This weekly roundup of news from Mainland China, Taiwan, and Hong Kong attempts to curate the industry’s most important news, including influential projects, changes in the regulatory landscape, and enterprise blockchain integrations.
Bad news for Evergrande
Even after all the regulatory crackdowns, China isn’t letting 2021 slip away without a few more blows to the crypto markets. On December 9, the news revealed that massive real estate developer Evergrande had defaulted on its interest payments, and was thus subject to a credit rating downgrade.
Subsequently, crypto markets dipped significantly, which will be worrying to investors who are already mumbling about jobless rates and new COVID variants. On the bright side, if the situation with Evergrande goes from bad to worse, financial regulators are going to have their hands full, giving them less time to focus on stamping out cryptocurrency as we approach the final month and a half of the lunar calendar.
Bitmart bouncing back
Bitmart was the unfortunate victim of a large hack on December 5, when $150m was taken from an Ethereum and BSC hot wallet. CEO Sheldon Xia quickly jumped on Twitter and announced that the hot wallets carry only a small portion of the assets on Bitmart and that the exchange was conducting a comprehensive security review.
1/4 In response to this incident, BitMart has completed initial security checks and identified affected assets. This security breach was mainly caused by a stolen private key that had two of our hot wallets compromised. Other assets with BitMart are safe and unharmed.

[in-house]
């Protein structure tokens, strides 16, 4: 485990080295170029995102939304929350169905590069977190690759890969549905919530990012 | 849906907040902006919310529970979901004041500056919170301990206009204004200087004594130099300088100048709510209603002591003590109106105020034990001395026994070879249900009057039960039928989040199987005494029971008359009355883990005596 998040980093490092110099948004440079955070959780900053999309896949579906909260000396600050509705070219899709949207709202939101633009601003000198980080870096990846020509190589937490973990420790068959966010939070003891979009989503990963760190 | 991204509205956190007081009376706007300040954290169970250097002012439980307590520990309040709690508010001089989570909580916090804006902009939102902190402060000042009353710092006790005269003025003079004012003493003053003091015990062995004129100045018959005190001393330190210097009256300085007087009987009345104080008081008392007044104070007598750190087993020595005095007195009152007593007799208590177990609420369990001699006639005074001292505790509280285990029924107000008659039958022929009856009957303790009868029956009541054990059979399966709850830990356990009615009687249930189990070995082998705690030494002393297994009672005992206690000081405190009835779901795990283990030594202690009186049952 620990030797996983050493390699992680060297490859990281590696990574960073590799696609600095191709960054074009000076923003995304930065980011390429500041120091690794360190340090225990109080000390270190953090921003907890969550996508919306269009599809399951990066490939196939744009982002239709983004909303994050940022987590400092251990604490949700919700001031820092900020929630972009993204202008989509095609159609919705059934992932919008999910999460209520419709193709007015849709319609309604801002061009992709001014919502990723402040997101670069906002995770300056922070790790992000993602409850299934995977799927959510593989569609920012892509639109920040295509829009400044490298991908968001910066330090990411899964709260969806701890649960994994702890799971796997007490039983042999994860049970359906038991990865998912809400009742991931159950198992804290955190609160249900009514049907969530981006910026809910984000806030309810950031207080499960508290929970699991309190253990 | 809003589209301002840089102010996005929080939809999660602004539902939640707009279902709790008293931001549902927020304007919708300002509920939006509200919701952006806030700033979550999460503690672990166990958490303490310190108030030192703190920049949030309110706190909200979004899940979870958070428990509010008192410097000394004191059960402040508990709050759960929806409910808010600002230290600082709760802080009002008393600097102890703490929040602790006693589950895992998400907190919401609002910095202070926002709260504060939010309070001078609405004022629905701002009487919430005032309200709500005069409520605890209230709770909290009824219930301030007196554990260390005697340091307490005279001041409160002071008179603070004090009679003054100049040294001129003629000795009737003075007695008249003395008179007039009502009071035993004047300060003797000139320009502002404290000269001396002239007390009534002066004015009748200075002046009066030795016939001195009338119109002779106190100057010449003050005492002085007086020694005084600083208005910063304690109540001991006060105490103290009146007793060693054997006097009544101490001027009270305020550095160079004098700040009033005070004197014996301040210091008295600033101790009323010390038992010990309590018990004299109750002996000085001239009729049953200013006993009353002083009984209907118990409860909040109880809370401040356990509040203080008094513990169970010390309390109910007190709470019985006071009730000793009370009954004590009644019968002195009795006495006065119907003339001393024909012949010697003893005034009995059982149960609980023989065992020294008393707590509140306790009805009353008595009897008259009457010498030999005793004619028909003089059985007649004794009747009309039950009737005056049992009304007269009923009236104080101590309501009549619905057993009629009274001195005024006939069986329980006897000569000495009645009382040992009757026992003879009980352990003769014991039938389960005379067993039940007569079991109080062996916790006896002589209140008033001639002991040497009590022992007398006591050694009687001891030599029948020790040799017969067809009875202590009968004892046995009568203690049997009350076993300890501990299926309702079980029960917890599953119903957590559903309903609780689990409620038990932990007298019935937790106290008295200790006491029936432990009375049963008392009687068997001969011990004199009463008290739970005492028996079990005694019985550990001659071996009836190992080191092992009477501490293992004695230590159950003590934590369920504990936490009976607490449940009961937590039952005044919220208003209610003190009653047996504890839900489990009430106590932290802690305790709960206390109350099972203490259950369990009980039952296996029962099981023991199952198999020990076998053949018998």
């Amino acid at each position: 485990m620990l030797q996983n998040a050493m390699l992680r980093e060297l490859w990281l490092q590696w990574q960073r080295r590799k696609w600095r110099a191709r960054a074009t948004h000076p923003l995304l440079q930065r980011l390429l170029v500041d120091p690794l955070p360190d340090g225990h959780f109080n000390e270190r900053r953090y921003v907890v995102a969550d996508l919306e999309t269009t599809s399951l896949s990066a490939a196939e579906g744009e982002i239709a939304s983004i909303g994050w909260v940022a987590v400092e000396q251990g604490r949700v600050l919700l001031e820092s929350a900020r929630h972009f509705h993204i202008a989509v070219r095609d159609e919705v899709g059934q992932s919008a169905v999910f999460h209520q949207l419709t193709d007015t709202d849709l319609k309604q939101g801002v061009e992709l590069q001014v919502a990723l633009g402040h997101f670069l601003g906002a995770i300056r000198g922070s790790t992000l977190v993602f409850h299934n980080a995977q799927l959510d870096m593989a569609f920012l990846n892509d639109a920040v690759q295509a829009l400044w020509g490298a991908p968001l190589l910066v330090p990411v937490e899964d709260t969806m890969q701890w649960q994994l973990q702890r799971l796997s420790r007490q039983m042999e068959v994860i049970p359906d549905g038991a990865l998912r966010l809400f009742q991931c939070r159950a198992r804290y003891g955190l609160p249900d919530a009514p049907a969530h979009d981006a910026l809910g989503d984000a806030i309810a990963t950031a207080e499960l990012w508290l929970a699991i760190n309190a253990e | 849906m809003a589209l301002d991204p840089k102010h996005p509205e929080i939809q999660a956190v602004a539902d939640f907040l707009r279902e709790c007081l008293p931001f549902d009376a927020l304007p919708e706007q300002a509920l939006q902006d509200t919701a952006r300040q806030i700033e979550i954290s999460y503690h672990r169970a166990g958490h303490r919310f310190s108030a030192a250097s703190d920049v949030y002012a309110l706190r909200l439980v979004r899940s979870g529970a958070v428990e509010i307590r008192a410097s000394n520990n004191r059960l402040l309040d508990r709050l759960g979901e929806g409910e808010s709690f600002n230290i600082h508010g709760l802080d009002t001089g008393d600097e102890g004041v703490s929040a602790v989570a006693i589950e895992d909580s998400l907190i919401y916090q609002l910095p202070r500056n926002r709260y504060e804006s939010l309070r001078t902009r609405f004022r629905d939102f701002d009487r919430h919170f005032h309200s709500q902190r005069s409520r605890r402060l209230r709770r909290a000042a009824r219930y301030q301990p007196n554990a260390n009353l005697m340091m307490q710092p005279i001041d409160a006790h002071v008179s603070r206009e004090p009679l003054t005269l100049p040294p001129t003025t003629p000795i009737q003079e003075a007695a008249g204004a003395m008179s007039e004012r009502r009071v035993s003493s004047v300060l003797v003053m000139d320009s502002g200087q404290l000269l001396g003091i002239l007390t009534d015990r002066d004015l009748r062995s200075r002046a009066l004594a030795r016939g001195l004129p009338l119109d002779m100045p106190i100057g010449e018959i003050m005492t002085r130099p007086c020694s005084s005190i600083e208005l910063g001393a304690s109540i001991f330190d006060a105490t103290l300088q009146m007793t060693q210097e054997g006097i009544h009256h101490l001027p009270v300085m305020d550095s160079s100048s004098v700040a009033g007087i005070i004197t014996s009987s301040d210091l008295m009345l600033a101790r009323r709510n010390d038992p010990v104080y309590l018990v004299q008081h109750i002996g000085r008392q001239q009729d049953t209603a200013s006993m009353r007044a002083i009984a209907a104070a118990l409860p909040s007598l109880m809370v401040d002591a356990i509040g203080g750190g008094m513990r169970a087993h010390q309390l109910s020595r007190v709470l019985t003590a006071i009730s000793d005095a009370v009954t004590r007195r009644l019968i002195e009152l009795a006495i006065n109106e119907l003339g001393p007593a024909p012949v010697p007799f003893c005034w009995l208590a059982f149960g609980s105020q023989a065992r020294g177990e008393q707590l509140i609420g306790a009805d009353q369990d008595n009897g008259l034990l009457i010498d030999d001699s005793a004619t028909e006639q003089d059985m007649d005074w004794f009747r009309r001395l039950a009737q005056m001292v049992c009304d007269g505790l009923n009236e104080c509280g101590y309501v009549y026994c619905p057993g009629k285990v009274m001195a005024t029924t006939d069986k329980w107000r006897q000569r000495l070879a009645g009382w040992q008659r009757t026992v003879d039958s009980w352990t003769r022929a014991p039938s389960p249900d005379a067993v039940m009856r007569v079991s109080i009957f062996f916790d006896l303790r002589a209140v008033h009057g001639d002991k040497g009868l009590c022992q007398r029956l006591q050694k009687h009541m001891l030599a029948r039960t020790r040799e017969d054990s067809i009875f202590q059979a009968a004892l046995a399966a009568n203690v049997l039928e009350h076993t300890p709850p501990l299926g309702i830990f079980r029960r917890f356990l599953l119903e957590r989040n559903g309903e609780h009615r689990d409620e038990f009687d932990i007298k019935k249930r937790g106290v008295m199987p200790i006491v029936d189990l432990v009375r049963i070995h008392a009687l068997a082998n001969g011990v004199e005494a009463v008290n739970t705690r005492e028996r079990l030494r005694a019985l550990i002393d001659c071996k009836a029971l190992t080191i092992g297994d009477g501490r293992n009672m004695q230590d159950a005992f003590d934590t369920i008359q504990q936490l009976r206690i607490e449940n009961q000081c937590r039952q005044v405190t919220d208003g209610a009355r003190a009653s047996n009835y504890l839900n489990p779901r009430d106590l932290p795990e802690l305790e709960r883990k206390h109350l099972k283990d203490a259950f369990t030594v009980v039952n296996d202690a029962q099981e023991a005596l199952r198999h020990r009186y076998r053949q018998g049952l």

— Sheldon Xia (@sheldonbitmart) December 6, 2021
While many Tier 2 exchanges might have been slow to react, to Bitmart’s credit, it communicated very frequently throughout. The following day, Xia returned to Twitter to announce that Bitmart’s other assets were secure and that the exchange would compensate affected users from its own funds. For an established exchange, this amount of loss wouldn’t be too crippling, especially if remaining users didn’t all withdraw at once.
Immediately after the news, the Chinese community showed its resiliency. Rather than pile on misery, numerous voices spoke out in support, including competing exchanges like MEXC, KuCoin, and Coinex. Most of them left encouraging remarks on Twitter in addition to notices that they would work with Bitmart to identify and blacklist funds from the stolen account. Prominent investor Fenbushi Capital also voiced out their support, as did auditors Certik, Peckshield, and Hacken.
Trust is the cornerstone we cherish. We applauded your team’s quick action to the incident, the high level of commitment. “The proper response, as Hanukkah teaches, is not to curse the darkness but to light a candle.” @BitMartExchange @sheldonbitmart https://t.co/qsquPg1IuL
— Fenbushi Capital (@fenbushi) December 6, 2021
Trending on social media
Sequoia Capital, one of the world’s largest venture capital firms with over $5 billion in AUM, overhauled its Twitter bio to crypto-native language on December 8.
Shortly after, screenshots emerged of Sequoia Capital China’s head stating the firm was all-in on crypto. Feng Bo, who is a managing partner at Dragonfly Capital, had applauded the move noting its progressive approach.